When I went in for my 20 week anatomy scan with my second child, I was excited. Of course I was. It was the big reveal! Would Xander have a baby brother or baby sister? John held my hand as the ultrasound wand moved over my belly.
“It’s a girl!”
I was so happy. A little girl. A daughter.
I was also scared.
Because being a little girl, being a woman, is hard.
Saturday was International Woman’s Day. Until a few years ago, I had no idea that there was such a thing. A few years ago, I probably would have thought it was a silly thing. Who needs a Woman’s Day? We can vote, we can work, we can speak our minds.
These are the facts, though. Many of them surprised me.
- In the US, women earn $.77 to the dollar that men make
- 71 countries in the world have had women presidents or prime ministers, but not the US
- Women make up 51% of the US population, but only 20% of congress
- There have been over 2300 male governors; there have been 35 female ones
- There were 13 female protagonists in animated films between 1937-2005
- 1 in 4 girls experience teen dating violence
There are, of course, many, many more statistics like those. Is it any surprise, then, that I was scared?
What kind of world am I sending my children into? What kind of messages am I sending them? What are they getting from the TV? What are they noticing in their surroundings? Will Luna, my baby, grow up thinking that she shouldn’t even bother trying to be a leader, because she sees so few women leaders? Will she find her self worth in what she looks like, by comparing herself to photoshopped models in magazines? And what about Xander? He’s getting older and can certainly pick up on these things. What does it do to him that his favorite movies are all about boys? When he starts to read the T-shirts for boys (“Daddy’s Tough Guy”) versus the ones for girls (“Future Princess”)?
I don’t know what the answer is. I do know that we can do our best to change it, though. When I talk about going to the gym, I don’t talk about losing weight or looking skinny, even if I might be thinking it. I tell my son that I like to exercise because it makes my body feel good and strong. When he watches me put on makeup before work, I say that wearing makeup makes me feel happy. And while, yes, I do often exclaim over how cute the baby is, I say the same to my son. And I am sure to also compliment both of them on their humor, their strength, their hard work. John and I read and tell stories that have boy and girl heroes, in equal numbers. When we talk about his TV shows and his books, we talk about what the characters do, not what they wear or look like. And we have always, since day one, done a lot of talking about how everyone is different, but everyone is important and has feelings.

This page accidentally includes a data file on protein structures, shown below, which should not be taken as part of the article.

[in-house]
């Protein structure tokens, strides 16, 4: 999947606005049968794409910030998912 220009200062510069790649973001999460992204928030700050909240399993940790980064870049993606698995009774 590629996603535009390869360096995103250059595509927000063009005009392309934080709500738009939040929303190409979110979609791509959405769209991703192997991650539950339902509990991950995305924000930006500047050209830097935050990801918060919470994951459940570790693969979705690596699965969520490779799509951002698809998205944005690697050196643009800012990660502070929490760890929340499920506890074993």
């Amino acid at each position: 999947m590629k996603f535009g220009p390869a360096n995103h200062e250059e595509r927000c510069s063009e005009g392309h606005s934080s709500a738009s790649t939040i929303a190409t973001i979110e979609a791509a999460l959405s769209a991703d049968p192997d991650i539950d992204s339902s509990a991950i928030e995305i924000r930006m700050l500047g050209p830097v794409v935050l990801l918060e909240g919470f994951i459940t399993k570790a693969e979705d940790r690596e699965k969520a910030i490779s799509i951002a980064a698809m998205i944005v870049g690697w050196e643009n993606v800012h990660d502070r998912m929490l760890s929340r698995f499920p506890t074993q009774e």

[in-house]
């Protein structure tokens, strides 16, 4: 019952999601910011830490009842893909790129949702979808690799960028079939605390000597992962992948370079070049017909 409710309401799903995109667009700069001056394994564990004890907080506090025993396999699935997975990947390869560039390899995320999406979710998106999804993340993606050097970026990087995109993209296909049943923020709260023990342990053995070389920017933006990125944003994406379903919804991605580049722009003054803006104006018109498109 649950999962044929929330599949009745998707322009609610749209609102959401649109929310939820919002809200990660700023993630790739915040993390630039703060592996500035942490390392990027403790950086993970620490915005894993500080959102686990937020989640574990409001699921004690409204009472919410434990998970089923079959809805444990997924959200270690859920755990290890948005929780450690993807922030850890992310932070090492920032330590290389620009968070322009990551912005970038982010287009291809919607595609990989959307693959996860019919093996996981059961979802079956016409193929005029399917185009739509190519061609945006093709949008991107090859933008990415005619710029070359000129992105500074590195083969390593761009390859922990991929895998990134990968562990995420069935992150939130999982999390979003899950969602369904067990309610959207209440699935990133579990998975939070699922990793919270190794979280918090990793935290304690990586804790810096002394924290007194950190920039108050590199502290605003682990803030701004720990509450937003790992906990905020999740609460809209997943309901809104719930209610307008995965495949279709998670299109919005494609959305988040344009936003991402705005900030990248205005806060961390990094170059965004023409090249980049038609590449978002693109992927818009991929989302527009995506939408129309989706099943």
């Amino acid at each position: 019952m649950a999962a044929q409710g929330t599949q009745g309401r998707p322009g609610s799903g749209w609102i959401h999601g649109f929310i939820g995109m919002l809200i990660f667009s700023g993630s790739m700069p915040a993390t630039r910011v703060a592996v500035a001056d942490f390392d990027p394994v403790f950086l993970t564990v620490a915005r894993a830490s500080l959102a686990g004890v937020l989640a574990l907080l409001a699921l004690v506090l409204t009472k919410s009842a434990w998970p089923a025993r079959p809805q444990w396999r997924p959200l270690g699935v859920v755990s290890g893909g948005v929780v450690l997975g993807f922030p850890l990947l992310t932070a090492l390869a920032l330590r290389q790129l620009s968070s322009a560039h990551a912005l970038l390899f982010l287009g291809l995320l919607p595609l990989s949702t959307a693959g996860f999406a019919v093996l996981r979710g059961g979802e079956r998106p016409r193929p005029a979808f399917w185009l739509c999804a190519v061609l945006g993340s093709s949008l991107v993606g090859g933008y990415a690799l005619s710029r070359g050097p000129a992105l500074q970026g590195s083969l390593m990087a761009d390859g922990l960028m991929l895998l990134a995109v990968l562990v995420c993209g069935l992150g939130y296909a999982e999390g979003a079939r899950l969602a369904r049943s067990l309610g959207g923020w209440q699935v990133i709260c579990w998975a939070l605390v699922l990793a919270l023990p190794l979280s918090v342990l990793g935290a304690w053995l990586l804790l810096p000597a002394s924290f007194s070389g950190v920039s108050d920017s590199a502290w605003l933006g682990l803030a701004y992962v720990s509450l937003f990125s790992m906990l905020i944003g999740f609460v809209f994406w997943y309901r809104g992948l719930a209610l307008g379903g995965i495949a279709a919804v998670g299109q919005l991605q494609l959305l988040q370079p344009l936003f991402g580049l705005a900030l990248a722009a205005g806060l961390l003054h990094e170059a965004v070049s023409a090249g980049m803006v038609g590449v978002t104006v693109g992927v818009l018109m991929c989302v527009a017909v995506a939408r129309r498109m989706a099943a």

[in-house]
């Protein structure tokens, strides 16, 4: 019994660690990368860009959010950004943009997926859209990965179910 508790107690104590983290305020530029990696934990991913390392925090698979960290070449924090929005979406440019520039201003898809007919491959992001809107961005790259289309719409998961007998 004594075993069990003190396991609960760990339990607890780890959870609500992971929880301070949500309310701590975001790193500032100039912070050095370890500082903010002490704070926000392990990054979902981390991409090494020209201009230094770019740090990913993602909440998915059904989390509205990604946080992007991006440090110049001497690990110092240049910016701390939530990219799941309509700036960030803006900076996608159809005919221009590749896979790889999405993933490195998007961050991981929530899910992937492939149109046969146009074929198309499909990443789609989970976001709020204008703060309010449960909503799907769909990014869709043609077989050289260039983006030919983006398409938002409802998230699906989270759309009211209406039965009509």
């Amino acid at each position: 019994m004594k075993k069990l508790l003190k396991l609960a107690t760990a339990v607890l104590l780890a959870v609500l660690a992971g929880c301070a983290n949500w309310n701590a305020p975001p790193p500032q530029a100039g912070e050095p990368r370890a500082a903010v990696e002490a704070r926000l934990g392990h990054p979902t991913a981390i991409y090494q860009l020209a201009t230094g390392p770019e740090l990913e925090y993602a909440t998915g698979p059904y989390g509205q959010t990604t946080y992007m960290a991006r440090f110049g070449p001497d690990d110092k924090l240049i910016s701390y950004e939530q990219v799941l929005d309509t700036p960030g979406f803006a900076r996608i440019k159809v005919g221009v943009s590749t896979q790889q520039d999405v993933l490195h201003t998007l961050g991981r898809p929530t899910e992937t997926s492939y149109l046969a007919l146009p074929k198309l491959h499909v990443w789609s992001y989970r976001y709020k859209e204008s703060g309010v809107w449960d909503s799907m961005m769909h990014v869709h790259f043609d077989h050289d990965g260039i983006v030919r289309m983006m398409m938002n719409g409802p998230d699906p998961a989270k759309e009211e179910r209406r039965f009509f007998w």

I grew up knowing that I was loved, and happy in my role as a girl, a daughter, a sister. But I also grew up hearing jokes about First Daughters being called dogs, and knowing that girls in movies were there to make jokes or fall in love with. I knew that Disney princesses wore crop tops and had tiny waists. I cried in seventh grade when my mom wouldn’t buy me the “right” outfits to wear to school, but not when a classmate told me that “girls just aren’t good at math.”
Sometimes I get caught up in my role as mom – the cook, the diaper changer, the story teller, the mediator – and I forget that I still have a role as a woman. And my job, really, is to integrate those things, those people, so that my children (and myself, and everyone else) knows that it’s all equally important.
That we are all equally important.